Monday, October 25, 2010

Cleaning Up the Fallout of Anger

This week on the radio broadcast I’m talking about anger, and that set me to thinking about the fallout of anger. For example, when anger gets control, spiteful words spurt out, and those words fall out onto someone. And that someone is often a person we love or spend a lot of time with. The angry words we say may even be true, but they don’t land very kindly. That leads to hurt feelings and damaged relationships. What should we do about the words we can’t take back? Does it help to apologize?

Often, I feel like just letting the situation calm down with time, and over time I can forget about it. But what about the other person? Can they forget about my unkindness so easily? But if I broach the subject with them, doesn’t that just open up the wound again? What is the right way to handle it?

The Bible says that we should speak the truth, but it must be done in love. When I’m angry, usually the love part is missing in my remarks. Actually, this can give us an opportunity to explain why it is necessary to apologize. As we ask the person to forgive us, we can explain that we knew we did not speak in a loving way and that is wrong.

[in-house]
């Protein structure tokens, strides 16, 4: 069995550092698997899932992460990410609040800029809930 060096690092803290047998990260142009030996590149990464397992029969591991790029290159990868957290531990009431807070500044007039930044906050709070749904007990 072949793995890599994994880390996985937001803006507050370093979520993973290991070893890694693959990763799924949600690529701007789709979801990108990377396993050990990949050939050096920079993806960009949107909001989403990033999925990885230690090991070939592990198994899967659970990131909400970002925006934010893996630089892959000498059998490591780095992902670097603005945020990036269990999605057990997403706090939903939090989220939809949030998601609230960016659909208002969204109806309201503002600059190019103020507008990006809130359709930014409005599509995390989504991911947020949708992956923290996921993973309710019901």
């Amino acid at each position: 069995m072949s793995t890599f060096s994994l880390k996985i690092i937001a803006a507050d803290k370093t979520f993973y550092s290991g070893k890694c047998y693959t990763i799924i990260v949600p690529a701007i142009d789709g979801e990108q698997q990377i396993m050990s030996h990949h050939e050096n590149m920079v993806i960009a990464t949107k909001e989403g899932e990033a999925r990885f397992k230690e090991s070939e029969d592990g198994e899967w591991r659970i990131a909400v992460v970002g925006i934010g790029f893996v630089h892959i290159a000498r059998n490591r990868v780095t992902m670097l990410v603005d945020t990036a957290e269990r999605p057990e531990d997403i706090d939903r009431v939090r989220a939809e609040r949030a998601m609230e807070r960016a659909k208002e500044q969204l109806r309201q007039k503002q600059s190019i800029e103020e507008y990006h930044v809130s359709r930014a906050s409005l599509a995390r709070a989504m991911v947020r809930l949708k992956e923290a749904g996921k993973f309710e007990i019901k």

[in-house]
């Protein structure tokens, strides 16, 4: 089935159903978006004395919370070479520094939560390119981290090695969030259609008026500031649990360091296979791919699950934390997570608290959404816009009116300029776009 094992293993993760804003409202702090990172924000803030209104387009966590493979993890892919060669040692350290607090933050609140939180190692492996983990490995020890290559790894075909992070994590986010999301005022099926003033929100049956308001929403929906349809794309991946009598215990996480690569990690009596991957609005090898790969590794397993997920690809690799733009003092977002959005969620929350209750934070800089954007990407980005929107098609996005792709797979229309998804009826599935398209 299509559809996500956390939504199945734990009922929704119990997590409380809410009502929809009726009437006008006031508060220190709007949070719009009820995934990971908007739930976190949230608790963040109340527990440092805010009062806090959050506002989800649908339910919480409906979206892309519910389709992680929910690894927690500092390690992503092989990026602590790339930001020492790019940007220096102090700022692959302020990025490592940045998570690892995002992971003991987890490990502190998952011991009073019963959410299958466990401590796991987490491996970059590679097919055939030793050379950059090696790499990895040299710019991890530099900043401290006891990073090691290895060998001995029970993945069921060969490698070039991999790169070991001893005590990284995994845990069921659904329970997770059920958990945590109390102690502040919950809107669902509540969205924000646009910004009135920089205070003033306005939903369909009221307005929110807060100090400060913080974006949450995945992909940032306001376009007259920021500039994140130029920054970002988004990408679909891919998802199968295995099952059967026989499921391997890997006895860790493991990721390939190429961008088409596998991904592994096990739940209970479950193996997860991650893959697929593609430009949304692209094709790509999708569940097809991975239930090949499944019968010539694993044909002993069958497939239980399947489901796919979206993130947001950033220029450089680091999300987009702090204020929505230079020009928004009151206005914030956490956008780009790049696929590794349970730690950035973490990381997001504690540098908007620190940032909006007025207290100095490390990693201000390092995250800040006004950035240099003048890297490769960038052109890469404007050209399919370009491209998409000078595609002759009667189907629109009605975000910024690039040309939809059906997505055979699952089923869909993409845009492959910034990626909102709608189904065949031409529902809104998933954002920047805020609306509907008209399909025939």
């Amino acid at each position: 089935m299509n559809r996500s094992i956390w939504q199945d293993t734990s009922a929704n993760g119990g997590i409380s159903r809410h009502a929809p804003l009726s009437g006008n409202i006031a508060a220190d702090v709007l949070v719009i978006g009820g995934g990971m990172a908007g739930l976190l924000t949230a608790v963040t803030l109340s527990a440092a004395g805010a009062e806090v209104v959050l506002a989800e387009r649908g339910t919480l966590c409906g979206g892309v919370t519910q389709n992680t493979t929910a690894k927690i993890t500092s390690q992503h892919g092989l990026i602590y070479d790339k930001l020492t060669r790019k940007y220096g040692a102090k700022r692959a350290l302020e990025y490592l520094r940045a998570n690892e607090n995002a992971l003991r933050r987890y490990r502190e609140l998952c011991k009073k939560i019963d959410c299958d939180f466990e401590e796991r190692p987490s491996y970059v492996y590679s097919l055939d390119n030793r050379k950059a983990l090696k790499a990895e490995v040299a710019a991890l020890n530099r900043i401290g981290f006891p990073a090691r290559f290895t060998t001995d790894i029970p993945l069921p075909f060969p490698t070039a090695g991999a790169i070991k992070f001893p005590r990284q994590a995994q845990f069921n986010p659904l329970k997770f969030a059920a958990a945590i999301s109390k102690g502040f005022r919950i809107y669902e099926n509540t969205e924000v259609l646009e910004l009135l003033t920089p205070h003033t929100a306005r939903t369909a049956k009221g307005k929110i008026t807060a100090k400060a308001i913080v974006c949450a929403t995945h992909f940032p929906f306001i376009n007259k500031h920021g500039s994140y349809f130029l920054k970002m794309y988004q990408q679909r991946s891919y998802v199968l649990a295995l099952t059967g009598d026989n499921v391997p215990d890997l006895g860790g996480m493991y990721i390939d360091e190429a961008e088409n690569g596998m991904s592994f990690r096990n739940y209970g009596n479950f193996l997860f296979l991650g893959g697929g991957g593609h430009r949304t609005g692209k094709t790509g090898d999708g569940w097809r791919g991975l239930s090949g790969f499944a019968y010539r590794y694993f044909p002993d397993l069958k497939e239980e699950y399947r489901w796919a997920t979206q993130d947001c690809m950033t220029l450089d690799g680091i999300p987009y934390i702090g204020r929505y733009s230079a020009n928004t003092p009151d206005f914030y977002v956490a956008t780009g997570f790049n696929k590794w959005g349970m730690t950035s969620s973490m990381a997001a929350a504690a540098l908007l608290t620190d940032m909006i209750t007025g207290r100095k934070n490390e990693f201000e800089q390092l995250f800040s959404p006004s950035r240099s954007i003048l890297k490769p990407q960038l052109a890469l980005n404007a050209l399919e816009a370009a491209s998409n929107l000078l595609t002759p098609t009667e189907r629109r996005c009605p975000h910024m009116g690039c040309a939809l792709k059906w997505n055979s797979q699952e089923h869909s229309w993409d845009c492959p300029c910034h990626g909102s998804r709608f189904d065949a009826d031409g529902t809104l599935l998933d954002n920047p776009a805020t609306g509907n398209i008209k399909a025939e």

I always need to be sure I don’t start explaining why I said what I did, becoming defensive. I need to make it a true apology. The other person’s behavior is not my responsibility; I am responsible to right the wrong that I have done, regardless of the offense I may have reacted to.

Maybe you face situations like this too. What is the biblical approach to take?

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